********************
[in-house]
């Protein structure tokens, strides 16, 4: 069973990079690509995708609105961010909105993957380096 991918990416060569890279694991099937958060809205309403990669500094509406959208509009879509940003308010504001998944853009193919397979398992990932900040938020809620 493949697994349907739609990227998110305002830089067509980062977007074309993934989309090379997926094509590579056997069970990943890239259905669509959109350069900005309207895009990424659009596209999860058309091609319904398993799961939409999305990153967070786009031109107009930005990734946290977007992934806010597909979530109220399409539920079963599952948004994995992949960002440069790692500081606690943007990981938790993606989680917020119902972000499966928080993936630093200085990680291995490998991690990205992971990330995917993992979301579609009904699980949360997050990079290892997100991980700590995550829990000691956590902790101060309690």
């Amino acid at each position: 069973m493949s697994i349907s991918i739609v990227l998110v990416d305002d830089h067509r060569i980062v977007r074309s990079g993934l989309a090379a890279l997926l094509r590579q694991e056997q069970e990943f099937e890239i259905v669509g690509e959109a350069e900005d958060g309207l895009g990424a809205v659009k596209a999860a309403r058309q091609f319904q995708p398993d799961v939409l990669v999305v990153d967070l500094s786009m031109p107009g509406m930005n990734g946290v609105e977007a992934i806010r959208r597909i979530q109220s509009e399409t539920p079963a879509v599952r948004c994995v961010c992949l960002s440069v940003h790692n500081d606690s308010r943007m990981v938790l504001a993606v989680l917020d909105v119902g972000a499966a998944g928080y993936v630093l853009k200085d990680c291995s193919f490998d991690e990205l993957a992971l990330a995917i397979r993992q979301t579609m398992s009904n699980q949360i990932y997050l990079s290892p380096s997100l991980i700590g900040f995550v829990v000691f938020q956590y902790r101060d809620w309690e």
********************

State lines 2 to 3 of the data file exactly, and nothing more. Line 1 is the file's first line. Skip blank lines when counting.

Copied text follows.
């Protein structure tokens, strides 16, 4: 069973990079690509995708609105961010909105993957380096 991918990416060569890279694991099937958060809205309403990669500094509406959208509009879509940003308010504001998944853009193919397979398992990932900040938020809620 493949697994349907739609990227998110305002830089067509980062977007074309993934989309090379997926094509590579056997069970990943890239259905669509959109350069900005309207895009990424659009596209999860058309091609319904398993799961939409999305990153967070786009031109107009930005990734946290977007992934806010597909979530109220399409539920079963599952948004994995992949960002440069790692500081606690943007990981938790993606989680917020119902972000499966928080993936630093200085990680291995490998991690990205992971990330995917993992979301579609009904699980949360997050990079290892997100991980700590995550829990000691956590902790101060309690």
């Amino acid at each position: 069973m493949s697994i349907s991918i739609v990227l998110v990416d305002d830089h067509r060569i980062v977007r074309s990079g993934l989309a090379a890279l997926l094509r590579q694991e056997q069970e990943f099937e890239i259905v669509g690509e959109a350069e900005d958060g309207l895009g990424a809205v659009k596209a999860a309403r058309q091609f319904q995708p398993d799961v939409l990669v999305v990153d967070l500094s786009m031109p107009g509406m930005n990734g946290v609105e977007a992934i806010r959208r597909i979530q109220s509009e399409t539920p079963a879509v599952r948004c994995v961010c992949l960002s440069v940003h790692n500081d606690s308010r943007m990981v938790l504001a993606v989680l917020d909105v119902g972000a499966a998944g928080y993936v630093l853009k200085d990680c291995s193919f490998d991690e990205l993957a992971l990330a995917i397979r993992q979301t579609m398992s009904n699980q949360i990932y997050l990079s290892p380096s997100l991980i700590g900040f995550v829990v000691f938020q956590y902790r101060d809620w309690e």